Also, be prepared but know that things probably will go wrong. On an exchange and travel in general being prepared is important. You’ve got to know what’s going on otherwise it will probably be a very stressful trip. However prepared you are, things are going to go wrong and there’s nothing you can do to change that. For me this was when I got a stomach bug three days before I was meant to be leaving for a two week Europe trip. So my advice for this is that you’ve got to be able to adapt and don’t get too upset that things didn’t work out the way you planned!

Make the most of your time on exchange because it will go super quickly. Even though sitting here writing this I know I’ve been gone for five months it really doesn’t seem that long. In some ways it feels like it was only a few weeks ago I was arriving in Leeds and setting up my rooms, but unfortunately it’s all over now. So my advice is to make the most of your time on exchange, make lifelong friends, go on incredible adventures, because before you know it you’ll be back home with amazing memories, ridiculous amounts of photos and far too many half-baked plans to see all your incredible friends again.

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Halloween party with some new British friends!
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Explorations in London including Winter Wonderland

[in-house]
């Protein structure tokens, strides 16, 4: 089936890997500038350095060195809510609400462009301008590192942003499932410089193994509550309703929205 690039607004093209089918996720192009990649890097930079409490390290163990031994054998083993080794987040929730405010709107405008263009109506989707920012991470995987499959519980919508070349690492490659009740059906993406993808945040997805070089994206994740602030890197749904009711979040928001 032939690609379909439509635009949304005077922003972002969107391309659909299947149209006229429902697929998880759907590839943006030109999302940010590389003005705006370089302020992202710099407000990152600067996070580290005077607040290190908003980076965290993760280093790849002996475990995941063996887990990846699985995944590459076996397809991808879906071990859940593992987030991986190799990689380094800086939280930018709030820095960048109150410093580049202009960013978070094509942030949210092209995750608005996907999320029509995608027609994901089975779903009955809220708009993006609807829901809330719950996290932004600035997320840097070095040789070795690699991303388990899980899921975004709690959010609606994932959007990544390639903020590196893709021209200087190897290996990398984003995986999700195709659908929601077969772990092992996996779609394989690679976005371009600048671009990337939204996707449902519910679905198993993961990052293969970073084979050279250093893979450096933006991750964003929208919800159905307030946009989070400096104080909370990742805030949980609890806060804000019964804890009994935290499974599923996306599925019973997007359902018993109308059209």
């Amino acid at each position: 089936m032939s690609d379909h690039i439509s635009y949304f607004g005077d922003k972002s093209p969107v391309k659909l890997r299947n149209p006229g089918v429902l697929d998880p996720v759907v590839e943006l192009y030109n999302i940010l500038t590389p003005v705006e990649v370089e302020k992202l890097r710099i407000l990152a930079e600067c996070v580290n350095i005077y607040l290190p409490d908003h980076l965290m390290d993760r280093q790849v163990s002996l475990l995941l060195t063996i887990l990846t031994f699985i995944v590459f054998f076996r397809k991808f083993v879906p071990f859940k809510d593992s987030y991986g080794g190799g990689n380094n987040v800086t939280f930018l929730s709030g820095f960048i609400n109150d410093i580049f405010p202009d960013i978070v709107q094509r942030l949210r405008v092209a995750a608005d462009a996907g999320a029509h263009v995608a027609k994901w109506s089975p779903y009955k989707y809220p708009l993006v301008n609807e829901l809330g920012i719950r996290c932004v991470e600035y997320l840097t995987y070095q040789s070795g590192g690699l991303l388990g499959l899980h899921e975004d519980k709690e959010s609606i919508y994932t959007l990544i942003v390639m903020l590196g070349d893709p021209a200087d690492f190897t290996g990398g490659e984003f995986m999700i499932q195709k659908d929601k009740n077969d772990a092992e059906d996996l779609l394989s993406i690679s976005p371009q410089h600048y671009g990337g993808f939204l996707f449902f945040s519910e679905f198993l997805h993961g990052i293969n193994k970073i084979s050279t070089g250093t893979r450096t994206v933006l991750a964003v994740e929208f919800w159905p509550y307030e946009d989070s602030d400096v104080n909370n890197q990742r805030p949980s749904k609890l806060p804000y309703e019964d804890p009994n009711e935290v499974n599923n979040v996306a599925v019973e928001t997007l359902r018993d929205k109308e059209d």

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Christmas Ball with friends!
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My final (very emotional) day in Leeds.

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Lucy: Final Thoughts

I’ve been back in New Zealand for a little over three weeks now, and it honestly feels surreal. I now see what people mean when they say it feels like they never left. These past six months have been a whirlwind of amazing experience after amazing experience, and being home it almost feels like it was all a dream. I didn’t really know where to begin when I thought of trying to sum up how I felt about my trip so I thought I’d give a few of my favourite moments from my time abroad…

As I’ve said previously, I chose Europe as my exchange location so I could travel far and wide and I’ve certainly taken advantage of the proximity. I’ve totalled 20 countries in the six months I’ve been away from home, across three continents. In particular, a month long solo trip I did in November was one of the most rewarding adventures I’ve ever done. I travelled to Istanbul, all around Egypt and Jordan, then to Prague and Paris over a period of 25 days and, despite the isolation you feel while travelling by yourself, the freedom and independence I felt while away made it so rewarding. I am now the queen of packing my whole life into a carry-on suitcase – plus, I made some new friends along the way!

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Best screensaver ever
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Ticking things off my bucket list!

Another incredible opportunity I had was participating in the Student Nobel Nightcap, which is the annual after party hosted by university students for the attendees of the Nobel Prize awards which are held in Stockholm every year on December 10th. I signed up to work on the night as well as helping with the lead up to the event. This was a really cool way to meet people from all over Stockholm, and serving champagne to Nobel Prize winners was a bonus too!

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My team on the night!